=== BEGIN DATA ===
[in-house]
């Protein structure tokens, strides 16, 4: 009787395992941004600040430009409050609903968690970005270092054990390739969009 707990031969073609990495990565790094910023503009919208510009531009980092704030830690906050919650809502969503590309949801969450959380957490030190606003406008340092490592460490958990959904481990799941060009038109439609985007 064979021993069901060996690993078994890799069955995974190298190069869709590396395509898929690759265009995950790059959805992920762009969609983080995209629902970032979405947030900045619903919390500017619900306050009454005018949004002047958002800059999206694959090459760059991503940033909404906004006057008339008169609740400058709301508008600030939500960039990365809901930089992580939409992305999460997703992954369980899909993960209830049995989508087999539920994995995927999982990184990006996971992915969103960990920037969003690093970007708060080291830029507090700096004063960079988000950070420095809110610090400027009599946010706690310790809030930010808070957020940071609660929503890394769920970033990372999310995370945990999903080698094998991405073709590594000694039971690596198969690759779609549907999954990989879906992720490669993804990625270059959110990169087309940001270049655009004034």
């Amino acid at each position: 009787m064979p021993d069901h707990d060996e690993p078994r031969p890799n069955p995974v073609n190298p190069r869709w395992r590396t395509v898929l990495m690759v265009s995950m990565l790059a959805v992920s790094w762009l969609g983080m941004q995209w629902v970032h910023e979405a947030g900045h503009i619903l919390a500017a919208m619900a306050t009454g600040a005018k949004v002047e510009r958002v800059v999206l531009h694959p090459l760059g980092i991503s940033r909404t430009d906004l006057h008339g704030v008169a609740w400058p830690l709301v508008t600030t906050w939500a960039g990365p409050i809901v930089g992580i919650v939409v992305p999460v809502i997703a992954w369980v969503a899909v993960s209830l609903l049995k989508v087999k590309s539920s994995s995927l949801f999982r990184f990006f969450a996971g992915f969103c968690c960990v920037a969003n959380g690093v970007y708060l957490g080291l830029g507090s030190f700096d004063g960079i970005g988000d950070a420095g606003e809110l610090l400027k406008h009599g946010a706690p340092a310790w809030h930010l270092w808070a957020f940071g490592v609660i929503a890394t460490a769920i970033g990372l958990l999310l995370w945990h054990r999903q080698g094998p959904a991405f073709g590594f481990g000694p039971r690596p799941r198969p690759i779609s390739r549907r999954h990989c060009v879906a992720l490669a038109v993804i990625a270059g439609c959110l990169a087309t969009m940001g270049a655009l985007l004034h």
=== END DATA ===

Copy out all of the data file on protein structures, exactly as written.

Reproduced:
[in-house]
């Protein structure tokens, strides 16, 4: 009787395992941004600040430009409050609903968690970005270092054990390739969009 707990031969073609990495990565790094910023503009919208510009531009980092704030830690906050919650809502969503590309949801969450959380957490030190606003406008340092490592460490958990959904481990799941060009038109439609985007 064979021993069901060996690993078994890799069955995974190298190069869709590396395509898929690759265009995950790059959805992920762009969609983080995209629902970032979405947030900045619903919390500017619900306050009454005018949004002047958002800059999206694959090459760059991503940033909404906004006057008339008169609740400058709301508008600030939500960039990365809901930089992580939409992305999460997703992954369980899909993960209830049995989508087999539920994995995927999982990184990006996971992915969103960990920037969003690093970007708060080291830029507090700096004063960079988000950070420095809110610090400027009599946010706690310790809030930010808070957020940071609660929503890394769920970033990372999310995370945990999903080698094998991405073709590594000694039971690596198969690759779609549907999954990989879906992720490669993804990625270059959110990169087309940001270049655009004034």
């Amino acid at each position: 009787m064979p021993d069901h707990d060996e690993p078994r031969p890799n069955p995974v073609n190298p190069r869709w395992r590396t395509v898929l990495m690759v265009s995950m990565l790059a959805v992920s790094w762009l969609g983080m941004q995209w629902v970032h910023e979405a947030g900045h503009i619903l919390a500017a919208m619900a306050t009454g600040a005018k949004v002047e510009r958002v800059v999206l531009h694959p090459l760059g980092i991503s940033r909404t430009d906004l006057h008339g704030v008169a609740w400058p830690l709301v508008t600030t906050w939500a960039g990365p409050i809901v930089g992580i919650v939409v992305p999460v809502i997703a992954w369980v969503a899909v993960s209830l609903l049995k989508v087999k590309s539920s994995s995927l949801f999982r990184f990006f969450a996971g992915f969103c968690c960990v920037a969003n959380g690093v970007y708060l957490g080291l830029g507090s030190f700096d004063g960079i970005g988000d950070a420095g606003e809110l610090l400027k406008h009599g946010a706690p340092a310790w809030h930010l270092w808070a957020f940071g490592v609660i929503a890394t460490a769920i970033g990372l958990l999310l995370w945990h054990r999903q080698g094998p959904a991405f073709g590594f481990g000694p039971r690596p799941r198969p690759i779609s390739r549907r999954h990989c060009v879906a992720l490669a038109v993804i990625a270059g439609c959110l990169a087309t969009m940001g270049a655009l985007l004034h």